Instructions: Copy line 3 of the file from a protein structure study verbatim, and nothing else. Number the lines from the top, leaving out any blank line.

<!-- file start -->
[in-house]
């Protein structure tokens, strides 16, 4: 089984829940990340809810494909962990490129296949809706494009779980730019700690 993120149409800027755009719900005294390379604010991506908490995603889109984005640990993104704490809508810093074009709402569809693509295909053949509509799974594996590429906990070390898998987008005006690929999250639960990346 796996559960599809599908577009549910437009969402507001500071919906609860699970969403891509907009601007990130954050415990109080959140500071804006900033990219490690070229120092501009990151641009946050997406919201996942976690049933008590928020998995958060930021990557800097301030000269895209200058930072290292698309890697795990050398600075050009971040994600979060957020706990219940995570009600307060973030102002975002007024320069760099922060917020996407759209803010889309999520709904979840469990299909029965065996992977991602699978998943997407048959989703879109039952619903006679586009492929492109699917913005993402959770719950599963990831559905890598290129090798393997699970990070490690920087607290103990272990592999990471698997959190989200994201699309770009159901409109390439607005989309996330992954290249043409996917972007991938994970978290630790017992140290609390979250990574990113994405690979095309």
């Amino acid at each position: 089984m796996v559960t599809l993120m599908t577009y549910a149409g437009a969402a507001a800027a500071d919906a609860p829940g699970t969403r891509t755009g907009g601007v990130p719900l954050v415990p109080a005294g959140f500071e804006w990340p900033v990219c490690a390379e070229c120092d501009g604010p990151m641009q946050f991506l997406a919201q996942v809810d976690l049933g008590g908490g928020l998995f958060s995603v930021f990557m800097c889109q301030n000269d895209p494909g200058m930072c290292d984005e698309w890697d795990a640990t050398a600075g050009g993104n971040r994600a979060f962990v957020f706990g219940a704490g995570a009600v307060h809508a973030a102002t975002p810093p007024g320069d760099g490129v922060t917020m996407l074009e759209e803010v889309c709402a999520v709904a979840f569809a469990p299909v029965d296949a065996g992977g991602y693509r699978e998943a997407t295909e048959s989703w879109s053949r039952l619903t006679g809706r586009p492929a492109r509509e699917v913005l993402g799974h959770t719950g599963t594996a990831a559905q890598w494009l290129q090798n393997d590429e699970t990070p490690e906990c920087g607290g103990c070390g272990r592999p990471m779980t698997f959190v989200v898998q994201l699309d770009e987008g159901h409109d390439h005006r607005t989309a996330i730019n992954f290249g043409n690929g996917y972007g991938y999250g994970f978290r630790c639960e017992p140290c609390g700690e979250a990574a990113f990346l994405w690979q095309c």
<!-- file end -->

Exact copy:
């Amino acid at each position: 089984m796996v559960t599809l993120m599908t577009y549910a149409g437009a969402a507001a800027a500071d919906a609860p829940g699970t969403r891509t755009g907009g601007v990130p719900l954050v415990p109080a005294g959140f500071e804006w990340p900033v990219c490690a390379e070229c120092d501009g604010p990151m641009q946050f991506l997406a919201q996942v809810d976690l049933g008590g908490g928020l998995f958060s995603v930021f990557m800097c889109q301030n000269d895209p494909g200058m930072c290292d984005e698309w890697d795990a640990t050398a600075g050009g993104n971040r994600a979060f962990v957020f706990g219940a704490g995570a009600v307060h809508a973030a102002t975002p810093p007024g320069d760099g490129v922060t917020m996407l074009e759209e803010v889309c709402a999520v709904a979840f569809a469990p299909v029965d296949a065996g992977g991602y693509r699978e998943a997407t295909e048959s989703w879109s053949r039952l619903t006679g809706r586009p492929a492109r509509e699917v913005l993402g799974h959770t719950g599963t594996a990831a559905q890598w494009l290129q090798n393997d590429e699970t990070p490690e906990c920087g607290g103990c070390g272990r592999p990471m779980t698997f959190v989200v898998q994201l699309d770009e987008g159901h409109d390439h005006r607005t989309a996330i730019n992954f290249g043409n690929g996917y972007g991938y999250g994970f978290r630790c639960e017992p140290c609390g700690e979250a990574a990113f990346l994405w690979q095309c």